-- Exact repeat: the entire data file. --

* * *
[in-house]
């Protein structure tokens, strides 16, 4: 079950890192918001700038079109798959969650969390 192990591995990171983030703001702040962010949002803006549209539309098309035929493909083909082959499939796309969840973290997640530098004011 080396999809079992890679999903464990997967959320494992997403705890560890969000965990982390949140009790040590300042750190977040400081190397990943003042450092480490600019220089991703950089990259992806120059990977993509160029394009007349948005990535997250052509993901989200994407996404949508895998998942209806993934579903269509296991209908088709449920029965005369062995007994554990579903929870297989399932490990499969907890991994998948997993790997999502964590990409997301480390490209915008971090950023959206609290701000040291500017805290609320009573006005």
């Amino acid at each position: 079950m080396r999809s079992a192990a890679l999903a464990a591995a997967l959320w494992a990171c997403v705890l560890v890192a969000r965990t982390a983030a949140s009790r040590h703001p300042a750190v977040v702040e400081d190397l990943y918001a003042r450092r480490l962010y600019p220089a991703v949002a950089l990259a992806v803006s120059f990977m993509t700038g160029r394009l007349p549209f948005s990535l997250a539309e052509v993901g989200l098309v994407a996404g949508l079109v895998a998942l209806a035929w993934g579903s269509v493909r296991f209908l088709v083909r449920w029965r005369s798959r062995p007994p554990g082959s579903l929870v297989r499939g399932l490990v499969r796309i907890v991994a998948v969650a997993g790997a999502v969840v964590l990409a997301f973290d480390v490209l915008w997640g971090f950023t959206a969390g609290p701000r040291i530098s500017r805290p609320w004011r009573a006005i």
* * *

[in-house]
């Protein structure tokens, strides 16, 4: 079950890192918001700038079109798959969650969390 192990591995990171983030703001702040962010949002803006549209539309098309035929493909083909082959499939796309969840973290997640530098004011 080396999809079992890679999903464990997967959320494992997403705890560890969000965990982390949140009790040590300042750190977040400081190397990943003042450092480490600019220089991703950089990259992806120059990977993509160029394009007349948005990535997250052509993901989200994407996404949508895998998942209806993934579903269509296991209908088709449920029965005369062995007994554990579903929870297989399932490990499969907890991994998948997993790997999502964590990409997301480390490209915008971090950023959206609290701000040291500017805290609320009573006005």
């Amino acid at each position: 079950m080396r999809s079992a192990a890679l999903a464990a591995a997967l959320w494992a990171c997403v705890l560890v890192a969000r965990t982390a983030a949140s009790r040590h703001p300042a750190v977040v702040e400081d190397l990943y918001a003042r450092r480490l962010y600019p220089a991703v949002a950089l990259a992806v803006s120059f990977m993509t700038g160029r394009l007349p549209f948005s990535l997250a539309e052509v993901g989200l098309v994407a996404g949508l079109v895998a998942l209806a035929w993934g579903s269509v493909r296991f209908l088709v083909r449920w029965r005369s798959r062995p007994p554990g082959s579903l929870v297989r499939g399932l490990v499969r796309i907890v991994a998948v969650a997993g790997a999502v969840v964590l990409a997301f973290d480390v490209l915008w997640g971090f950023t959206a969390g609290p701000r040291i530098s500017r805290p609320w004011r009573a006005i």